- Source Reduction Claims - e.g., “generates 10% less waste.”
Renewable Energy-Specific Marketing Claims
One important new addition to the 2012 Green Guides is a section addressing renewable energy marketing claims. It affects companies that market renewable energy business-to-business or directly to consumers or that advertise the use of renewable energy or renewable energy credits in their manufacturing processes.
The FTC’s guidance on the topic covers three major areas: (1) the meaning of “renewable energy”; (2) qualifying “made with renewable energy” claims; and (3) “hosting” guidance.
The Meaning of “Renewable Energy”
While the Commission declined to define “renewable energy,” it did offer guidance based on how consumers are likely to interpret such claims. Citing a study where respondents associated the phrase with non-fossil fuel sources, the Green Guides advise companies not to make unqualified “made with renewable energy” claims based on fossil fuels use.
It is important to note that a company may make such a claim if it purchases renewable energy certificates that match the company’s use of non-renewable energy. In this circumstance, the Commission reasons that the use of non-renewable energy balanced by renewable energy certificates likely meets consumer expectations created by the renewable energy claim.
Qualifying “Made with Renewable Energy” Claims
In order to avoid potentially deceptive statements when making “Made with Renewable Energy” claims, the Green Guides advise companies to specify the renewable energy source(s) used. In the case of companies that purchase renewable energy from a mix of sources, a company is advised either to: (1) disclose all renewable energy sources; or (2) furnish a disclaimer that a product is made from a mix of renewable energy sources and specify the renewable energy source that supplies the greatest percentage of energy used.
Companies are also advised not to make unqualified “Made with Renewable Energy” claims unless virtually all of the significant manufacturing processes involved in making a product or packaging are powered with renewable energy (or non-renewable energy offset by renewable energy certificates). If renewable energy powers less than virtually all of a company’s significant manufacturing processes, the company should qualify its claim in ways that state the percentage of manufacturing or specify the parts of a product or production process that are powered with renewable energy.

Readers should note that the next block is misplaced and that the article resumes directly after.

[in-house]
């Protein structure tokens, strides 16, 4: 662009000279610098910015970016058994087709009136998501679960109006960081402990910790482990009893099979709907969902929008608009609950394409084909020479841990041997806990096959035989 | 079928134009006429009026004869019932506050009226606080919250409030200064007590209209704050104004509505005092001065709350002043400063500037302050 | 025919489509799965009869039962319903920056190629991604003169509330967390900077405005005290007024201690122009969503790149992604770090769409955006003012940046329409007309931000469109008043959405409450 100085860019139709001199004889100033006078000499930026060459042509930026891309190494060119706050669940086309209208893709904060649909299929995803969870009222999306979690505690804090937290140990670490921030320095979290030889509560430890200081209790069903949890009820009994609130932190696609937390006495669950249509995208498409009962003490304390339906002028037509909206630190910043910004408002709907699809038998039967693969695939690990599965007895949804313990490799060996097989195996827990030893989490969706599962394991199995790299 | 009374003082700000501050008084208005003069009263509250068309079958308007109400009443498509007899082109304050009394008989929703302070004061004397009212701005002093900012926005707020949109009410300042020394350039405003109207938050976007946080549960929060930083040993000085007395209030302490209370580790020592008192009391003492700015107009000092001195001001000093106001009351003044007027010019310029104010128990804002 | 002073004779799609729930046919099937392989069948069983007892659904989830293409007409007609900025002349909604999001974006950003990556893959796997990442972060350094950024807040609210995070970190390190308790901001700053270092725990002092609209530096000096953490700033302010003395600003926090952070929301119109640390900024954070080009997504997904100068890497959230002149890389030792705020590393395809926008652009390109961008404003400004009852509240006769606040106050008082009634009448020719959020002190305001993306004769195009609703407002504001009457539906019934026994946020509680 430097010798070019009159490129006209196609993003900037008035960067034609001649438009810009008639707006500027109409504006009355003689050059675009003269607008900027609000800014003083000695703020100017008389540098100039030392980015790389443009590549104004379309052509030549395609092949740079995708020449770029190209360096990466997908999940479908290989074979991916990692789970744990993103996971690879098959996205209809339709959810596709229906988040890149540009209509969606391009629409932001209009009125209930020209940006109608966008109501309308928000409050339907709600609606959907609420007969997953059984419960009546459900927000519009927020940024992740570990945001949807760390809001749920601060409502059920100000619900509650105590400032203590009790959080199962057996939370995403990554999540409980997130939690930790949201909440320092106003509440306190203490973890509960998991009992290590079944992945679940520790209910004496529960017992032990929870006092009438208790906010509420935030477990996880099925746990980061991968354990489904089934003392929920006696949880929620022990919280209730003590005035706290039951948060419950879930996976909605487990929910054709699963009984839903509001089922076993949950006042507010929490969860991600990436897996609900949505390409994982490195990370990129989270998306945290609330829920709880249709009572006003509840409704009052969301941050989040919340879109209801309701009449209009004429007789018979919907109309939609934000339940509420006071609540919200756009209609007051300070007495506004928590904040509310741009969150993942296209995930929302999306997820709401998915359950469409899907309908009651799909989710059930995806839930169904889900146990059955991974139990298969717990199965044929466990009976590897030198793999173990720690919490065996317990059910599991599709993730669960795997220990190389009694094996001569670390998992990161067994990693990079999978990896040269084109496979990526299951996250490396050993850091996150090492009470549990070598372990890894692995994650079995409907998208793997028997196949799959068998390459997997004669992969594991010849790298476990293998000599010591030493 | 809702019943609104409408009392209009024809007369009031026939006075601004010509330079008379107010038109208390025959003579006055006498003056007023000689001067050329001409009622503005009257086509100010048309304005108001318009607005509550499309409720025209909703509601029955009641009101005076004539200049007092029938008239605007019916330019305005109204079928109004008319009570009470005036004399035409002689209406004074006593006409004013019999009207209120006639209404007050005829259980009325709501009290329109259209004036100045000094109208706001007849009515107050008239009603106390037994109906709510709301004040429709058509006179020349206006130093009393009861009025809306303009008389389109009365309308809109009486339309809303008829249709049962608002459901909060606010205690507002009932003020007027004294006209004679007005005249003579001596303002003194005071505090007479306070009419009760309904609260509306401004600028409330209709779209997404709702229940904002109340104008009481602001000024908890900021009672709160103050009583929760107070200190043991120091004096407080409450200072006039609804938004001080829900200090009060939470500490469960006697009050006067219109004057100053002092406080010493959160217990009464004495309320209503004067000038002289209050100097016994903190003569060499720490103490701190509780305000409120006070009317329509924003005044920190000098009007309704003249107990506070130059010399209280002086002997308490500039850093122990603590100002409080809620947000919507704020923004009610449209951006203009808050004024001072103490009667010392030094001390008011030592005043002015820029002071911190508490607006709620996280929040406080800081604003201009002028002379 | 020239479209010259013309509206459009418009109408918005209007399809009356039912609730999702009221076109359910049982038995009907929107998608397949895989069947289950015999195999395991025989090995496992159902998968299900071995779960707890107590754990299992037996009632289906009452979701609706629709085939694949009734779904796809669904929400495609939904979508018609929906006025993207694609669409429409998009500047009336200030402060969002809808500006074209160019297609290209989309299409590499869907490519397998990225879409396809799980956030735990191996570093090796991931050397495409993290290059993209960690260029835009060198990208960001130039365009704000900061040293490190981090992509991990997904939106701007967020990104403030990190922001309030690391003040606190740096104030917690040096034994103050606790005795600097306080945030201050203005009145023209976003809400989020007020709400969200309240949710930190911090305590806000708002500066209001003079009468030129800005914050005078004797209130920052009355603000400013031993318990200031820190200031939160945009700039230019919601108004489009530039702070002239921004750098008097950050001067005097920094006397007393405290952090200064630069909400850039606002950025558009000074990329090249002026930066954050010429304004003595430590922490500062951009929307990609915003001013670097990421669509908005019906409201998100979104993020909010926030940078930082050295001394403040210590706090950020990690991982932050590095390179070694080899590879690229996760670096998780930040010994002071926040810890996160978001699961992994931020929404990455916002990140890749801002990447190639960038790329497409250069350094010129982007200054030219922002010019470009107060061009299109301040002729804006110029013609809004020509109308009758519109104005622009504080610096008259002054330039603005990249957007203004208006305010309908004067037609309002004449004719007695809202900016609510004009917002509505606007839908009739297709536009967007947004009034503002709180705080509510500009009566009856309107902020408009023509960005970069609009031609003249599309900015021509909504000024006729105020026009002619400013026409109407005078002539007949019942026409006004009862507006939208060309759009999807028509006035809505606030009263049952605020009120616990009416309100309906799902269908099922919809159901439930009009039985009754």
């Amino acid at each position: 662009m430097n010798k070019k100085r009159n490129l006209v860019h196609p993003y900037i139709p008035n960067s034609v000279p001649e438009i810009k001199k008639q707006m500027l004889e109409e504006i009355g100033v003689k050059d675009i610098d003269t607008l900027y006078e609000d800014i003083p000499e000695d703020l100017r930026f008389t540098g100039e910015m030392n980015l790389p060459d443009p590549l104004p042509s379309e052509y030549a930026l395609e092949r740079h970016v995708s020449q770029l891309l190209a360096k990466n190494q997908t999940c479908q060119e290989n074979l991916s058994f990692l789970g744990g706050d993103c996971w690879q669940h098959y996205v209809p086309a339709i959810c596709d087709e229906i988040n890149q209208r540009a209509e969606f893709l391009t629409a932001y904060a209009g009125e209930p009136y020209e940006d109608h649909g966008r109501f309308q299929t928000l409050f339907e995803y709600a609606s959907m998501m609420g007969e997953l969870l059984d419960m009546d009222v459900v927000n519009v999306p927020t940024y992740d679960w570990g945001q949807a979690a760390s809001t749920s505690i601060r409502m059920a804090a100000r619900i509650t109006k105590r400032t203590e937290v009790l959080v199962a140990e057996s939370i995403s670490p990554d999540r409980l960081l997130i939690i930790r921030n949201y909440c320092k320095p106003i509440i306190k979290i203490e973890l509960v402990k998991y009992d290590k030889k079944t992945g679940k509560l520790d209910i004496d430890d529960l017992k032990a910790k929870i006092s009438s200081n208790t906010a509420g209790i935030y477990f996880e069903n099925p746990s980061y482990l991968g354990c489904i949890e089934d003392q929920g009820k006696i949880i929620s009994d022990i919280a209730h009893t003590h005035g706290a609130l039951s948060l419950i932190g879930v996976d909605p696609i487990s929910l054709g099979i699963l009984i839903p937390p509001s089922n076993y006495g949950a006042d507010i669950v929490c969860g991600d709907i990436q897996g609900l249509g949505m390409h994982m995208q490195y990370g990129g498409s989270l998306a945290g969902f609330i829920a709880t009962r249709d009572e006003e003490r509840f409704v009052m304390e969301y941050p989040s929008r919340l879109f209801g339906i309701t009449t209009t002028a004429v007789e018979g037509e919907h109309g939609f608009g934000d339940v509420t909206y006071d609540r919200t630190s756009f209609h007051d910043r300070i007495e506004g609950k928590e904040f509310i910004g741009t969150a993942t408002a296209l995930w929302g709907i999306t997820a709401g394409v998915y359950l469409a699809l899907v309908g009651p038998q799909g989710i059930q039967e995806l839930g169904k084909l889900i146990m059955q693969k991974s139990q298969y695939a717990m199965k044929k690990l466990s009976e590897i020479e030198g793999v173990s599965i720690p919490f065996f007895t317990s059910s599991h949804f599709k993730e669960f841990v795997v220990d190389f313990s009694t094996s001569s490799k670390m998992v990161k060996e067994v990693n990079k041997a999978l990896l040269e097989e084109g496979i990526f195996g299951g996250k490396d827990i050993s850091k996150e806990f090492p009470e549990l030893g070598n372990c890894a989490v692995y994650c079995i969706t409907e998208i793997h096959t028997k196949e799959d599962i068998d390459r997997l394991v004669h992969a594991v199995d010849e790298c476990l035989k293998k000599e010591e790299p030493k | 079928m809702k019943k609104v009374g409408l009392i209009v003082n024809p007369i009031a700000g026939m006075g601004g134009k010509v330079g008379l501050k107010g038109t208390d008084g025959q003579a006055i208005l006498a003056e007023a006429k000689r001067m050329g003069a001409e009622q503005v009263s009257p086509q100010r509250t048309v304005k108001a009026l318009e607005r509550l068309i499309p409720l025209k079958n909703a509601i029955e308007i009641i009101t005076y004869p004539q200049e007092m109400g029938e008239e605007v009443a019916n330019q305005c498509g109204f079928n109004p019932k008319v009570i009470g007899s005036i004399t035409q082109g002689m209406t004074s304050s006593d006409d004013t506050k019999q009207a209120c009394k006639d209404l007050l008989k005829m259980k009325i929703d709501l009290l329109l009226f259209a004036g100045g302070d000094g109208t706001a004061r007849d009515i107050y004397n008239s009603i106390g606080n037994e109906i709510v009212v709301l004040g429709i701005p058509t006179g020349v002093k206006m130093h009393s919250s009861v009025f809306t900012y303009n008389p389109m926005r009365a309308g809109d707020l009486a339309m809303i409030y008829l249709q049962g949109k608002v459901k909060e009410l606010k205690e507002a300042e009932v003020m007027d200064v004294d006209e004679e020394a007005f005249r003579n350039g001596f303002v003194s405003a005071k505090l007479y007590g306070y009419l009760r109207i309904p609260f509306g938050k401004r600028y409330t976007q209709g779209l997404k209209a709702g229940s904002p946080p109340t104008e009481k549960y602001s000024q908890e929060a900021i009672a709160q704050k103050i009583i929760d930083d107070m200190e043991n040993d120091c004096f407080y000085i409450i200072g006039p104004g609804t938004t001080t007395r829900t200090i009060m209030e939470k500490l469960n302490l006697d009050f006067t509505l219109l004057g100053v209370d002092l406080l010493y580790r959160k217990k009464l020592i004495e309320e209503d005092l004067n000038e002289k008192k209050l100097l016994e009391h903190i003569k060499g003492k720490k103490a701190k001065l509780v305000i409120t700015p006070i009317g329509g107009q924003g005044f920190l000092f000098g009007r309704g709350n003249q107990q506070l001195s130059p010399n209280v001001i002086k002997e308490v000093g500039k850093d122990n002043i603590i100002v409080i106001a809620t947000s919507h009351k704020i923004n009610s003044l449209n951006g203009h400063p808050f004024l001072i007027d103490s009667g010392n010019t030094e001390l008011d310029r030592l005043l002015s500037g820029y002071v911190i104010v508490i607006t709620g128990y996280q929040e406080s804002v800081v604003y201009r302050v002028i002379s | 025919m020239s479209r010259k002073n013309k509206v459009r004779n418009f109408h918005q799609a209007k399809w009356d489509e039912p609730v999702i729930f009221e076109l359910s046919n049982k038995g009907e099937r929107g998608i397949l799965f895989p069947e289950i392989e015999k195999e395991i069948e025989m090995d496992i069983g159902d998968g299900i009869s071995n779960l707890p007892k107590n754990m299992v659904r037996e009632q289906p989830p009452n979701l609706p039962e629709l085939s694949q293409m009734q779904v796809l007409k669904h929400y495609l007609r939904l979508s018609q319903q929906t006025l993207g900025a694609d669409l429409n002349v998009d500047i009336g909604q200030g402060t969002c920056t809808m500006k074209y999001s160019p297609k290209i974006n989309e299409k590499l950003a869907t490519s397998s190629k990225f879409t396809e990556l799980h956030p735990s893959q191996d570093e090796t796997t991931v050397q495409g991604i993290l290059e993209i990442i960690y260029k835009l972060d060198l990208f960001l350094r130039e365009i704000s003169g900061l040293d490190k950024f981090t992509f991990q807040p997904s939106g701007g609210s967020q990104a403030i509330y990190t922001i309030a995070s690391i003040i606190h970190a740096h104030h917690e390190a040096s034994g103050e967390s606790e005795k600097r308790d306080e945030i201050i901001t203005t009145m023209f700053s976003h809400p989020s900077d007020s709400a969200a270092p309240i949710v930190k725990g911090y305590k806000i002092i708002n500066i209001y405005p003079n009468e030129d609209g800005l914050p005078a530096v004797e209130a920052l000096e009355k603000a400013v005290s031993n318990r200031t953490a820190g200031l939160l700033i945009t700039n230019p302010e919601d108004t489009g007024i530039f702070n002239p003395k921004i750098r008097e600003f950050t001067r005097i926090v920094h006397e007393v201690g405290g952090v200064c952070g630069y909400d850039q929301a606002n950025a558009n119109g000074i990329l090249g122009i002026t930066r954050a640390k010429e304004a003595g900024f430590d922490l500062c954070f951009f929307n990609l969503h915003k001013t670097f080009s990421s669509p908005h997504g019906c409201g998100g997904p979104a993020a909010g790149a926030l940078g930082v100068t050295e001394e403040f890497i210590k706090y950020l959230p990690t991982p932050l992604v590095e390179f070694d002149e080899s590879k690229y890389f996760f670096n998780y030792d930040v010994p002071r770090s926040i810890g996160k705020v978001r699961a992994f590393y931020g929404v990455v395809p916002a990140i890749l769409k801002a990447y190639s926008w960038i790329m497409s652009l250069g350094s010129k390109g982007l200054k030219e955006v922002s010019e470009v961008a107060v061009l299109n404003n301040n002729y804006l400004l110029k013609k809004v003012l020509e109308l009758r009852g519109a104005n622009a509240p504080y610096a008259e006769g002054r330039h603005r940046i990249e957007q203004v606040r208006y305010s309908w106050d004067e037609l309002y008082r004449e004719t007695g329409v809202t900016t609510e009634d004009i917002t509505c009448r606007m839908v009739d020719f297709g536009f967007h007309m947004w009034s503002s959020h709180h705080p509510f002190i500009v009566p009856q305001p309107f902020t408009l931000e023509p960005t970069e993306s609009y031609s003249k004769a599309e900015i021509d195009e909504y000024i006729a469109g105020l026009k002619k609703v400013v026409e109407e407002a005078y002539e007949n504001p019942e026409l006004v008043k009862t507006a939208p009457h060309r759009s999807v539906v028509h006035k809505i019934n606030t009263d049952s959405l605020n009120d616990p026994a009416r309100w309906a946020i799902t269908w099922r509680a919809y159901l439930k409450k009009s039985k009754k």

If a company hosts a renewable energy facility but has sold its rights to claim credit for the renewable energy it generates, then a claim that the company “hosts a renewable energy facility” is viewed by the FTC as likely to mislead consumers because many consumers interpret the term “hosting” to imply that a company uses renewable energy.
In an example provided by the FTC, a power provider that generates and sells renewable energy to its customers, but sells renewable energy certificates based on 100 percent of this renewable energy to a third-party, is advised to keep in mind that its customers may mistakenly believe that the electricity they purchase is renewable.
The Green Guides recommend that a company faced with a similar situation state that it “generates renewable energy, but sells all of it to others.” While this is not the only way a company can describe its role in generating renewable energy, such language effectively alerts consumers that the company has sold the renewable aspects of its generating capacity.
Since the Green Guides represent an administrative interpretation, not a rule, they take effect immediately. While the Green Guides are not legally binding, the FTC will be using them to assess whether particular environmental marketing claims run afoul of the legal duty to avoid deceptive advertising.